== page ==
This article provides tonnes of information to help with understanding your hair mineral analysis for acne free skin. If you’ve recently got the results from your hair mineral analysis but are totally confused by all the graphs and ratios then this blog post should help you with understanding the imbalances that could be contributing to your acne.
If you’re interested in learning why a hair mineral analysis is a great way to learn about your bodies imbalances, check out this post here. Alternatively, if you want to find somewhere near you that offers a reliable hair mineral analysis testing (there are only 2 labs that you should trust with your hair sample) then visit this article here.
Hair mineral analysis: the ‘4 lows’ and ‘4 highs’
It’s not always easy to work out what’s going on in your body from just looking at your individual mineral levels but there are some big red flags that can be indicated from a quick glance at your test results. The pattern that you should be on the lookout for is called four low electrolytes or four lows. The four lows pattern is present on a hair mineral test when the hair levels show low in Calcium, Magnesium, Sodium and Potassium and can indicate severe stress and often exhaustion.
If your test result shows four lows then I recommend checking out this detailed article from Dr Lawrence Wilson on the topic. However, occasionally you can get a ‘2 high – 2 low’ mineral reading which Dr Wilson explains below:
Normally, on a hair mineral analysis, one may see elevated sodium and potassium levels with low calcium and magnesium levels. This tends to correspond to an alarm stage of stress, also called a fast oxidation rate.
One also may see the reverse – elevated calcium and magnesium levels with low sodium and potassium levels. This is generally an exhaustion stage of stress, also called slow oxidation.
But what if my test results show high levels of minerals?
A 4 highs pattern is when the first four electrolyte minerals are elevated higher than the “ideal” range. A 4 highs pattern can reflect abnormally high deposit of minerals into the hair, which could be a sign of “bio-unavailability” or poor absorption of these minerals (Metabolic Healing). If your results show a high reading of any of the first four electrolytes then it’s important that you don’t read it as a sign to reduce your intake of those particular minerals as a high reading could indicate that your body is unable to utilise the mineral – not that you have too much. The best way to address abnormally high mineral is by enhancing adrenal, thyroid and digestive function, which will then help your body utilise and absorb minerals properly instead of dumping them in the soft tissues.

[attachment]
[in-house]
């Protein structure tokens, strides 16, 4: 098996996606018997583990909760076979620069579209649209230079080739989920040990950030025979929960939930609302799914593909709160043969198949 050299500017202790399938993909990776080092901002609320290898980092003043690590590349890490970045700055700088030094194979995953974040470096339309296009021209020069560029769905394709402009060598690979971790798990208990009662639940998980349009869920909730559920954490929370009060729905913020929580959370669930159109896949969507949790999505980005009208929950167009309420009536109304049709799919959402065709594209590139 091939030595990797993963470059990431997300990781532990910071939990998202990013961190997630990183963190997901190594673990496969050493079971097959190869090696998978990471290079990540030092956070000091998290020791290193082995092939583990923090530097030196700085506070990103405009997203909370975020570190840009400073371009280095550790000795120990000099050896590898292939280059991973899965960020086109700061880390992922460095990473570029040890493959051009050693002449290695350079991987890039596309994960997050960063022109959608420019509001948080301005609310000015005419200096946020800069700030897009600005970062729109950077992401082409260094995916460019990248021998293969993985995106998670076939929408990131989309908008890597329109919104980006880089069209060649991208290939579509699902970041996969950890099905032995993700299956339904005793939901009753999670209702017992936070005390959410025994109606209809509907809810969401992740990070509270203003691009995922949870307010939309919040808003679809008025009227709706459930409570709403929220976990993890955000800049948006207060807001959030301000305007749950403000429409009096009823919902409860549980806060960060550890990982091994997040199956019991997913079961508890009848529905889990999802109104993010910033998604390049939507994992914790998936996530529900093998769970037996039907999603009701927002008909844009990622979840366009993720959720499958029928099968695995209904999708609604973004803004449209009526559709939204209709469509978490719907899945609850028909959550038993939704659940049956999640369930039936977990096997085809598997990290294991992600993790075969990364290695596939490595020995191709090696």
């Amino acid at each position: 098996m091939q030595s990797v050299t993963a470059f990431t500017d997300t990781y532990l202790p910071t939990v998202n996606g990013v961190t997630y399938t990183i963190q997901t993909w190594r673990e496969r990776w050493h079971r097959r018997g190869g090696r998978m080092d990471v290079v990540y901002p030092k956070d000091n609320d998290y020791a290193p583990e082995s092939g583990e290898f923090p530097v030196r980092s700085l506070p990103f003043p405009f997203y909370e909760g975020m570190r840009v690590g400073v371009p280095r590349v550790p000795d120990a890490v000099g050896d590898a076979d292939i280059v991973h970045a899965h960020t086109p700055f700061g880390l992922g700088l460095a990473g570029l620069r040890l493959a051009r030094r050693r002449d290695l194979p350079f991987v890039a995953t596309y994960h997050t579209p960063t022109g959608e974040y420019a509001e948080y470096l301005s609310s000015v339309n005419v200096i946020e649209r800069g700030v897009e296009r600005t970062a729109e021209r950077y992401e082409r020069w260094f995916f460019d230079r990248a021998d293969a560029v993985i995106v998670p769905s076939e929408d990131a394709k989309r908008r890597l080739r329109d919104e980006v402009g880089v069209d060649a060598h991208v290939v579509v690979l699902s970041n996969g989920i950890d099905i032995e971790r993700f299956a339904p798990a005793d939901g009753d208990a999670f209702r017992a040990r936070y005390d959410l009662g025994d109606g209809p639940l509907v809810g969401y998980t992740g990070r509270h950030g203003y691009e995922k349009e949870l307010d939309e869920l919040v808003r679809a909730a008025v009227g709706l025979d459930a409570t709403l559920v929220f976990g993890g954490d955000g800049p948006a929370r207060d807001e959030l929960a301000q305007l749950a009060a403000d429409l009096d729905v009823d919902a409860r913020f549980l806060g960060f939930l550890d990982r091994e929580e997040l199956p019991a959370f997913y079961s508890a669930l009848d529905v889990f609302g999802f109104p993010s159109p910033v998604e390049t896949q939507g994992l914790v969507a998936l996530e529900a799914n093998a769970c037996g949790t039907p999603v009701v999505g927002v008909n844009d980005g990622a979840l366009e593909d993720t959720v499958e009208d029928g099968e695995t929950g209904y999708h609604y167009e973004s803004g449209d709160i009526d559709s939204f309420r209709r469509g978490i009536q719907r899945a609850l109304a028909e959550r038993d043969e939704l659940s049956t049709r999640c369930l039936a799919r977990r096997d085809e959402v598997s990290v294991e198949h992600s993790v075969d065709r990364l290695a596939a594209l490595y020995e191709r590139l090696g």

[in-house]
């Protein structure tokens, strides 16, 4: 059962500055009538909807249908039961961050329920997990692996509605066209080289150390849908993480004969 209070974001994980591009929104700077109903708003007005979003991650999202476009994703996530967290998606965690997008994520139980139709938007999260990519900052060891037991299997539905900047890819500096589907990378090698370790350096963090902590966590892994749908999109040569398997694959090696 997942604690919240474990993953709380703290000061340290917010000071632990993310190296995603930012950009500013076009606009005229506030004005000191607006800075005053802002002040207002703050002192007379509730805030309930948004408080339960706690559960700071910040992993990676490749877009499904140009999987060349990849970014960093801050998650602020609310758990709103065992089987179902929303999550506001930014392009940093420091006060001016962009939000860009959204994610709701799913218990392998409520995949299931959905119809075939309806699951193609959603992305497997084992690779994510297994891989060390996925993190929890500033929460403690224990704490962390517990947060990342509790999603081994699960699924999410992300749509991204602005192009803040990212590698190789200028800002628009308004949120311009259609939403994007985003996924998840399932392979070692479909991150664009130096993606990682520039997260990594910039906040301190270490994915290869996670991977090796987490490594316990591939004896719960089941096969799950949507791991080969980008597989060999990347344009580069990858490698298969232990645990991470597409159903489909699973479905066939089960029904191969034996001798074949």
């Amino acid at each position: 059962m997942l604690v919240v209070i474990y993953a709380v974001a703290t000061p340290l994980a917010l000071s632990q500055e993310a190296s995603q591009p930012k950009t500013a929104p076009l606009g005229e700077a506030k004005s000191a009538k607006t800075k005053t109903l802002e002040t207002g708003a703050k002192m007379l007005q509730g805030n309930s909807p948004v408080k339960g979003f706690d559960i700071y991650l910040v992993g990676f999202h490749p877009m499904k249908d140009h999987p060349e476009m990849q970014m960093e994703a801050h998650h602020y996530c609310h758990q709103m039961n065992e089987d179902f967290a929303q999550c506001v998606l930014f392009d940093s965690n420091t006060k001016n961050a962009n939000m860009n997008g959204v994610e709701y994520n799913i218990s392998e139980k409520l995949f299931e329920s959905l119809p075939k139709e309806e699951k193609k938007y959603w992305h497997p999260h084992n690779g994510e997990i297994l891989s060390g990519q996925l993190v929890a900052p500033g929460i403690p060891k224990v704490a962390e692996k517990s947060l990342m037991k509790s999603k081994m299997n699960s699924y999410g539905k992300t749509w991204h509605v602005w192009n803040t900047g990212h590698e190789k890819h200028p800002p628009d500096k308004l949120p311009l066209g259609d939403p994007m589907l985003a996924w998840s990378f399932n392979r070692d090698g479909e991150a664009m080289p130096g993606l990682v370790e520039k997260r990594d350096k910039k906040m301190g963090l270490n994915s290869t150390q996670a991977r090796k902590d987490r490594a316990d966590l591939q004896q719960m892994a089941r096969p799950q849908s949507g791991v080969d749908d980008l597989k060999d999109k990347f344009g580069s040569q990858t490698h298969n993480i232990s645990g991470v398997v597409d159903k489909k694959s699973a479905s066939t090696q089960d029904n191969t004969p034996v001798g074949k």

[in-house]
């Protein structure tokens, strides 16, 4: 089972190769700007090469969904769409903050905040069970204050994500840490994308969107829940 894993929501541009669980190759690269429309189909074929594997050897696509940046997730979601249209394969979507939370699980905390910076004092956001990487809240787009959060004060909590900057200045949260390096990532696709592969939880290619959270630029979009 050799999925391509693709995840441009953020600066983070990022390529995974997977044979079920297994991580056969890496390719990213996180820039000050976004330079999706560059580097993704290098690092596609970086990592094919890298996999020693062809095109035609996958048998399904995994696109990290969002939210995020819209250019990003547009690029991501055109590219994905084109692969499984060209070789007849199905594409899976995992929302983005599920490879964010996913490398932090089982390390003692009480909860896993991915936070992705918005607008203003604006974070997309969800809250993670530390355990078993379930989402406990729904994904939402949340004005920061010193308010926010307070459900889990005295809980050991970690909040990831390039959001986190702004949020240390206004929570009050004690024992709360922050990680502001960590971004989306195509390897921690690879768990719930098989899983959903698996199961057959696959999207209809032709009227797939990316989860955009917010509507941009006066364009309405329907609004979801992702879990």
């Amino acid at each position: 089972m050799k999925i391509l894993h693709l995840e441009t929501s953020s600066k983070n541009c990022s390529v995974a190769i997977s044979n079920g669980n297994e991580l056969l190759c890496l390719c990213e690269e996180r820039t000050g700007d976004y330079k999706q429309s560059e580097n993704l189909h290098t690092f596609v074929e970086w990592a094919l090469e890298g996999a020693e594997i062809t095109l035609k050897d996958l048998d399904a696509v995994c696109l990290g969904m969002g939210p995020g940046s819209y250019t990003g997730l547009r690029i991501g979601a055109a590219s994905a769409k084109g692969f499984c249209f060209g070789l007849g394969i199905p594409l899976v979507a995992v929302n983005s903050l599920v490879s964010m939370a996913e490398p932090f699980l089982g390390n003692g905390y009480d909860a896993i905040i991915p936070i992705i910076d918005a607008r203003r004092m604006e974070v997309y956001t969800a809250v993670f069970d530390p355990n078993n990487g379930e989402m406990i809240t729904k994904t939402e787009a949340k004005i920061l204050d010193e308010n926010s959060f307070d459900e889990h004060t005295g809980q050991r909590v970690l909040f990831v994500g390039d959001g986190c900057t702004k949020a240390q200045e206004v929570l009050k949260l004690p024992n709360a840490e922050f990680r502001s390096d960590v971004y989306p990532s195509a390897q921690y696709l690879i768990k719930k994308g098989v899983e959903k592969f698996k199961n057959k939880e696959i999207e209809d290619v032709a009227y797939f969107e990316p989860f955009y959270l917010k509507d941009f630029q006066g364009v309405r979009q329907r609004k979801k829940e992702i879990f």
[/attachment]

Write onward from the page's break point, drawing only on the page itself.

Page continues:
According to this article from Analytical Research Labs, other abnormally high readings can indicate the following imbalances in the body:
High sodium and potassium in those with fast metabolism (fast oxidisers) usually represent a retention of these minerals in the hair tissue due to the action of the adrenal hormone, aldosterone. However, toxic metals or congestion in the kidneys could play a role in high sodium levels as well.
High levels of calcium and magnesium in those with a slow metabolism (slow oxidisers) is usually related to low levels of aldosterone, with consequent lack of sodium retention. Low thyroid activity is also associated with calcium and magnesium elevation.
Understanding your hair mineral analysis for acne free skin
While analysing individual mineral levels may provide you with some information about your health, it’s not always totally accurate. This is because a ‘high’ mineral level might not mean you have too much, it could just mean that you’re not utilising and absorbing that mineral properly – that’s why analysing your mineral ratios reveals much more about your imbalances than single mineral levels alone.
I’ve compiled the most reliable information on mineral ratios from Dr Lawrence Wilson, Trace Elements, Analytical Research Labs and Metabolic Healing to provide you with some extra information to help with understanding your hair mineral analysis results.
Calcium/Phosphorus (Ca/P) Ratio – Metabolism
Normal ratio is 2.5:1
The Calcium to Phosphorus ratio reflects “oxidation” or “metabolism”, which can be slow, normal, or fast. A normal ratio is about 2.5:1 however if this ratio is lower then that, it will signal a fast metabolism and if your ratio is higher than 2.5:1, it implies your metabolism is slow. (Sidon) The Calcium to Phosphorus ratio is also referred to as the “stomach acid” ratio, as it can be quite reflective of the production of stomach acid and thus the ability to digest food and protein efficiently. (Dr Garrett Smith) The Calcium to Phosphorus ratio is also closely related to the activity of the adrenal and thyroid glands, for example, a high Calcium/Phosphorus ratio (slow metabolism) can be linked to an under-active thyroid function. (Analytical Research Labs)
Sodium/Potassium (Na/K) Ratio – Vitality
Ideal Sodium/Potassium Ratio is 2.5:1
Sodium is controlled by the adrenal hormone cortisol and Potassium is controlled by the adrenal hormone aldosterone. Cortisol is anti-inflammatory and aldosterone is pro-inflammatory so it’s important to maintain the fine balance of these two stress hormones otherwise is can spell total chaos for your adrenal health. When the Na/K ratio is high (higher than 4.5:1), it can indicate emotional stress, inflammation, water retention and high blood pressure. When the Na/K ratio is low (lower than 2.49:1), there is likely adrenal exhaustion, fatigue, sugar/carb intolerance, allergies and regular infections. Lower that 1:1 indicates severe adrenal exhaustion.
In young adult women, a high sodium/potassium ratio can also be associated with high-oestrogen related symptoms such as PMS, inflammation, anger, acne, bloating and breast swelling and tenderness.
Calcium/Potassium (Ca/K) Ratio – Thyroid Function
Ideal Calcium/Potassium Ratio is 4:1